• to reduce carbon dioxide emissions, since fuel cells powered by hydrogen are carbon-free.

Some analysts point out that the cost of improving air quality and C02 emissions by switching the transportation system to such vehicles over the next few decades is much higher than alternative strategies, such as scrapping old cars, improving vehicle fuel efficiency, reducing NOx emissions from power plants, and capturing and sequestering C02 emissions from power plants. In addition, hydrogen leaked into the air acts indirectly as a greenhouse gas, since it reacts with and decreases the concentration of OH; this result will slightly increase the atmospheric lifetime of methane and hence its concentration, since the main sink for CH4 is its reaction with OH, as discussed in Chapters 5 and 6.







FIGURE 8-14 Operating characteristics of various fuel cells. ISource: B. C. H. Steele and A. Heinzel, "Materials for Fuel Cell Technologies/' Nature 414 (2001): 345.1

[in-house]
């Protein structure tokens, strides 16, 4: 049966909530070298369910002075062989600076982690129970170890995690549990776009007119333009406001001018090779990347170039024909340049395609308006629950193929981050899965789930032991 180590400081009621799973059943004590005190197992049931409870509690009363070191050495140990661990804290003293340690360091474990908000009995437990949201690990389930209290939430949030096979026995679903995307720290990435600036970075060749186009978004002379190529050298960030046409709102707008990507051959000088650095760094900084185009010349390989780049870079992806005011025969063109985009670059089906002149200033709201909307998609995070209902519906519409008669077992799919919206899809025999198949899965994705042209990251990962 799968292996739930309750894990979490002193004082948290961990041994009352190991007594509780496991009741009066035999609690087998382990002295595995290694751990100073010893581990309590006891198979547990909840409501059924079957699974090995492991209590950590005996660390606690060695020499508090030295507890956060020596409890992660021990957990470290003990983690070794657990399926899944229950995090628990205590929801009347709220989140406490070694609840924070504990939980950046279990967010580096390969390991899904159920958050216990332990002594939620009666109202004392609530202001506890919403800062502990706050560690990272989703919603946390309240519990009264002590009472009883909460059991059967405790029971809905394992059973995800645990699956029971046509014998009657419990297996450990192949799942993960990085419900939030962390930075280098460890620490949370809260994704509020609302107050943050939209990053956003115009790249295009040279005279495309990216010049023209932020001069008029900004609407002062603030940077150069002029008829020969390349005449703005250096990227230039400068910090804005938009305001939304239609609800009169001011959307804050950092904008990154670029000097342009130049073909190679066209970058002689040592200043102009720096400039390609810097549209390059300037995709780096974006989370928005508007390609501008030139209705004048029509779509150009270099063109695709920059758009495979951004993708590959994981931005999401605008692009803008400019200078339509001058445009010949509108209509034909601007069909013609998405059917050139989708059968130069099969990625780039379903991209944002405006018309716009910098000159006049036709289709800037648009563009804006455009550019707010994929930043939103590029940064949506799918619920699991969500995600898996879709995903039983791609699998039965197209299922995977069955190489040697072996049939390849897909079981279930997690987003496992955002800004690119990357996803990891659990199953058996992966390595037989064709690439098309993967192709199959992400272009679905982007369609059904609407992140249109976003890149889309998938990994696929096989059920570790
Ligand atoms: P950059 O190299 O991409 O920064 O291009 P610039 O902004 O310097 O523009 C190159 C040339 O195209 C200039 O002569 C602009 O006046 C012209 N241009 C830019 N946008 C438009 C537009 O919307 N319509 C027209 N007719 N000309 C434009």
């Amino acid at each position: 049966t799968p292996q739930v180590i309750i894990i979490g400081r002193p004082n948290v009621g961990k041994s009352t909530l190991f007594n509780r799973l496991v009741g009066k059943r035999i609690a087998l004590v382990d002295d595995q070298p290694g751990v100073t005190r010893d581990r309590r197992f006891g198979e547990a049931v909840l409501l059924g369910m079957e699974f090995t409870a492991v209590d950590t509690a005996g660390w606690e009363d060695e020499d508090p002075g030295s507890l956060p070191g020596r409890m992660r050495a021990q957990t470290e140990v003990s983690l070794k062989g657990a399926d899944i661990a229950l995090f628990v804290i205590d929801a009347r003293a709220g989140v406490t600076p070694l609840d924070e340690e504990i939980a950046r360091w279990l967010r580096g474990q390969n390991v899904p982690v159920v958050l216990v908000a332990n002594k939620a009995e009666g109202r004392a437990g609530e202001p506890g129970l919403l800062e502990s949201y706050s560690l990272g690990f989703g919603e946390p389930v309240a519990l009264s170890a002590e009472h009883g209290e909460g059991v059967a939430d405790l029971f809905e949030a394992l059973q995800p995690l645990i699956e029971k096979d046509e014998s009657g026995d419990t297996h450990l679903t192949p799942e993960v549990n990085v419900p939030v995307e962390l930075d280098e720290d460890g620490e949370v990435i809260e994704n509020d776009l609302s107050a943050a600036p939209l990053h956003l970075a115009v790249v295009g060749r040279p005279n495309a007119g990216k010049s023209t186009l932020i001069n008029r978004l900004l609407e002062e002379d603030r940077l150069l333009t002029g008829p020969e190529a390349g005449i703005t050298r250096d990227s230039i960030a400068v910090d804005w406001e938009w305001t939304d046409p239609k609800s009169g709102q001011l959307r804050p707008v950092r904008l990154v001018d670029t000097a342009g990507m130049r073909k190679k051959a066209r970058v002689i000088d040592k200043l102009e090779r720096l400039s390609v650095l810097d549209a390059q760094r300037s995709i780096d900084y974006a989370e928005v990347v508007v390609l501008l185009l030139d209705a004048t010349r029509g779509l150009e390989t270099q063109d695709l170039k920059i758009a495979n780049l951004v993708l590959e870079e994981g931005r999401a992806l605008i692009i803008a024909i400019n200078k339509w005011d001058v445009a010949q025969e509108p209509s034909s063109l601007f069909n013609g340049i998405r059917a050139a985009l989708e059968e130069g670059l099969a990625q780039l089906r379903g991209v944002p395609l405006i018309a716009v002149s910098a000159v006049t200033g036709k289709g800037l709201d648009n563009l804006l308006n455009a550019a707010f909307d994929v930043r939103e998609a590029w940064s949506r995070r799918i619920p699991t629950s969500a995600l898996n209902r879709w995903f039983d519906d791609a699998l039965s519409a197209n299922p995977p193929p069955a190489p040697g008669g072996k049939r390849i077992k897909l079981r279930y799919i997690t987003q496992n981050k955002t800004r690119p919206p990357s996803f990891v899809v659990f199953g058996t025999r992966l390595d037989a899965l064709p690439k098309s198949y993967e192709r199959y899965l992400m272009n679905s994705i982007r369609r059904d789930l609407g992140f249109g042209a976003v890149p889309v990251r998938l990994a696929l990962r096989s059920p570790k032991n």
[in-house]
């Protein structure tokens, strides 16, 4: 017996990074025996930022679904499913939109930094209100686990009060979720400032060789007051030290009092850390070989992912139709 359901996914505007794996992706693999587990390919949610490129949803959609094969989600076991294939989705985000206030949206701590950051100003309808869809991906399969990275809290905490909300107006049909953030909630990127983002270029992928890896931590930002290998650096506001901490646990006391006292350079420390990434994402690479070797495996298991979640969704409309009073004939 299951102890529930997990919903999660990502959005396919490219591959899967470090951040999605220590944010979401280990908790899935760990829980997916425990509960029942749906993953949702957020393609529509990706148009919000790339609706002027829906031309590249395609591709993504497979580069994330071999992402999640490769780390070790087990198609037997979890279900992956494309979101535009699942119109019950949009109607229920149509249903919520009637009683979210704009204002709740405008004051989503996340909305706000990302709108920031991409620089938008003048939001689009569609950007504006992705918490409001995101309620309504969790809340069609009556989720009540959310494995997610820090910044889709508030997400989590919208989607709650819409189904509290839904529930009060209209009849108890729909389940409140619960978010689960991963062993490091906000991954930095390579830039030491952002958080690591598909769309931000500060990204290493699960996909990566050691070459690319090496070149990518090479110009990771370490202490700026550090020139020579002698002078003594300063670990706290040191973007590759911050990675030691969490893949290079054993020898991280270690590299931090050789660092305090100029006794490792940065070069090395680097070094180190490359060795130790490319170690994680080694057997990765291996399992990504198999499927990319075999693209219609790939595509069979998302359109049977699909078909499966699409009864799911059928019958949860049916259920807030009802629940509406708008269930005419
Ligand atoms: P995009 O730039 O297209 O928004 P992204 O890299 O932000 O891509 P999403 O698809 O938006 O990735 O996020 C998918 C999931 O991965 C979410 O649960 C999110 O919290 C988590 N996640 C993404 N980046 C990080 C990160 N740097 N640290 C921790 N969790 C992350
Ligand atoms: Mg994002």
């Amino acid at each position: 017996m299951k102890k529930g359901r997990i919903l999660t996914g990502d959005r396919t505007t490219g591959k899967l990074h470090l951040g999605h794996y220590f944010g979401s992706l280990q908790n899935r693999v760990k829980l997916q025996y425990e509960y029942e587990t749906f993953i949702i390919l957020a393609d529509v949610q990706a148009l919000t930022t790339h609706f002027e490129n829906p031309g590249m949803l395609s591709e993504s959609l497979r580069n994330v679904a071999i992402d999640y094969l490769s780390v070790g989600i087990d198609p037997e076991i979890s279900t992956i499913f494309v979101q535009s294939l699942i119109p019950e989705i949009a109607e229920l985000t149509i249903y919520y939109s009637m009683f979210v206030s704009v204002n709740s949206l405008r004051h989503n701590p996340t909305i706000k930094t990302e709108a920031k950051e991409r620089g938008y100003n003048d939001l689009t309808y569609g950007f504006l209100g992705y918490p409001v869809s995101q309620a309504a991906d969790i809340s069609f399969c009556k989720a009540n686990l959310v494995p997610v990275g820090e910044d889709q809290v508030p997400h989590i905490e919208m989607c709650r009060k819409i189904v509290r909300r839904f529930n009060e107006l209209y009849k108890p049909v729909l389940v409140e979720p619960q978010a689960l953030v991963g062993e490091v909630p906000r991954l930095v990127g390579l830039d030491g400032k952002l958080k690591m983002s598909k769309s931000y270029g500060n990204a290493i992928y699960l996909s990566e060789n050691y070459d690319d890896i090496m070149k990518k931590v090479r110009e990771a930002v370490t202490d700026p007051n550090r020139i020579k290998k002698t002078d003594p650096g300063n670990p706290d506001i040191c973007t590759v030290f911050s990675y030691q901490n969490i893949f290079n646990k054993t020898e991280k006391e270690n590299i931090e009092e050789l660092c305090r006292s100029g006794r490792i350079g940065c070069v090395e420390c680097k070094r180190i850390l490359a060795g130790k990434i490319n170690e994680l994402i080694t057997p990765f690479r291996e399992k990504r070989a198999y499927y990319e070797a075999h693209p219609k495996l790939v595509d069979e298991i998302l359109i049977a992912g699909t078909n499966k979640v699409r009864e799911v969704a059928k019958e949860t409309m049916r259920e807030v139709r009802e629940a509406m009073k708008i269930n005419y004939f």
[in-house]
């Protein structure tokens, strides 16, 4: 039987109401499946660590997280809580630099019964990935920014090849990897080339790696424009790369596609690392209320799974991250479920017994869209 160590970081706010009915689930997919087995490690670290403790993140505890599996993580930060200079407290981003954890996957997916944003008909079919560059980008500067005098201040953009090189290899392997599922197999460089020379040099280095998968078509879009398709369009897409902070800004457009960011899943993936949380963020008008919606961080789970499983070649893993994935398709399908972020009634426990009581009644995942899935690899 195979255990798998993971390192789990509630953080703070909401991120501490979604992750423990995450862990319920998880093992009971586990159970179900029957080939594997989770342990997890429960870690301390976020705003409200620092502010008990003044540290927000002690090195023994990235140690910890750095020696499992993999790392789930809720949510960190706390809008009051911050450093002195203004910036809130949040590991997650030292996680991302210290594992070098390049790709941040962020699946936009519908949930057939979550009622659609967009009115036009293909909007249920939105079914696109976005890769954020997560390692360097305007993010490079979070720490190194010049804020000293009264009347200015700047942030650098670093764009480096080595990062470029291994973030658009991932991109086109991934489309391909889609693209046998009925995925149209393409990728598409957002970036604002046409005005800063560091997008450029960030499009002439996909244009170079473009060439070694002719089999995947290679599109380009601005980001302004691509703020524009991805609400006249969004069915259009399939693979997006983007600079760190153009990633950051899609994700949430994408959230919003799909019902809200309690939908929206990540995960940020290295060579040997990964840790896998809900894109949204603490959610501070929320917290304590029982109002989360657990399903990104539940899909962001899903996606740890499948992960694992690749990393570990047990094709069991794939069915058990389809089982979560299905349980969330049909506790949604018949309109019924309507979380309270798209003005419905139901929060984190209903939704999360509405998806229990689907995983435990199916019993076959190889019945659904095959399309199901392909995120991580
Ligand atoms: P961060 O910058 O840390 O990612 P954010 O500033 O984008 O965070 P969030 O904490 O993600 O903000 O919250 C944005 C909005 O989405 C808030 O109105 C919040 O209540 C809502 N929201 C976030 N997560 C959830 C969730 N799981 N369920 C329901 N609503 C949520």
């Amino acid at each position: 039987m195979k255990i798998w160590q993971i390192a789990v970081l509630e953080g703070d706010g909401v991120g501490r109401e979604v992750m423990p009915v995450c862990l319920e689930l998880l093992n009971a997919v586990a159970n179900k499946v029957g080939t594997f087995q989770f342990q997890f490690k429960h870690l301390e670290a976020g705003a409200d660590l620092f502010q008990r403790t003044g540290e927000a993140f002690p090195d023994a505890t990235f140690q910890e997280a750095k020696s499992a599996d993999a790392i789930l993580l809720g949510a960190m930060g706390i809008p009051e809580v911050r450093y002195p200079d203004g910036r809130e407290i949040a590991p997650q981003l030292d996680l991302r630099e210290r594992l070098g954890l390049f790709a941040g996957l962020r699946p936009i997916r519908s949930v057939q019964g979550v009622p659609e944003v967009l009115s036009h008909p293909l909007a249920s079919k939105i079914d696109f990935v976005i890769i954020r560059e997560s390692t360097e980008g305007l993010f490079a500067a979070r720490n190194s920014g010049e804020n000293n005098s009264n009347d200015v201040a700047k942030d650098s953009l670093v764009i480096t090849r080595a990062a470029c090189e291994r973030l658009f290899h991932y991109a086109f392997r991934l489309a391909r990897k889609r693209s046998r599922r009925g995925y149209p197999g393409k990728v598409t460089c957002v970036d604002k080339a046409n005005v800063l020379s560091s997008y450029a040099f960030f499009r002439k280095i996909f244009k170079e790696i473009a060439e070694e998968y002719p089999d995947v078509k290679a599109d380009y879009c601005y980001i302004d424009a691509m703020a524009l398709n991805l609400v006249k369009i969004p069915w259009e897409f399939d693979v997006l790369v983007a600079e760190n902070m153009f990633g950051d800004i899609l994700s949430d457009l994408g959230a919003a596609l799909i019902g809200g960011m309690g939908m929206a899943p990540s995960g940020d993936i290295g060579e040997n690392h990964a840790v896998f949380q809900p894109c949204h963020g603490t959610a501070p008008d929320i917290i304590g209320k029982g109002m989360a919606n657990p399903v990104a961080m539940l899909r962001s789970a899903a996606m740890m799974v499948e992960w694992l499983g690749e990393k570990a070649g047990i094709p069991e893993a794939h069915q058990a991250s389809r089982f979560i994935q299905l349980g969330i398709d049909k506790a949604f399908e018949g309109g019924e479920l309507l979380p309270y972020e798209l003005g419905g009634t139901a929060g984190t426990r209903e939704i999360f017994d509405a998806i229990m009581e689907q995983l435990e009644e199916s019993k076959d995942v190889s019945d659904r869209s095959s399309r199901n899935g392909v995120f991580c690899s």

Obtaining Fuel-Cell Hydrogen from Liquid Fuels

Because of the limited practicality of _

transporting hydrogen in individual cars and trucks, there is active research in designing systems that allow it to be extracted as needed from liquid fuels, which are much more convenient to transport. For example, in the near future, the hydrogen may instead be obtained as needed from liquid methanol by onboard decomposition of the latter to hydrogen gas using the reverse of the methanol-formation reaction discussed earlier:

FIGURE 8-14 Operating characteristics of various fuel cells. ISource: B. C. H. Steele and A. Heinzel, "Materials for Fuel Cell Technologies/' Nature 414 (2001): 345.1

In the General Motors version of this process, the re-former unit operates at 275°C and uses a copper oxide/zinc oxide catalyst to promote the reaction. The water-gas shift reaction is subsequently used to react the CO in the synthesis gas with steam and provide additional H2 gas, giving the overall reaction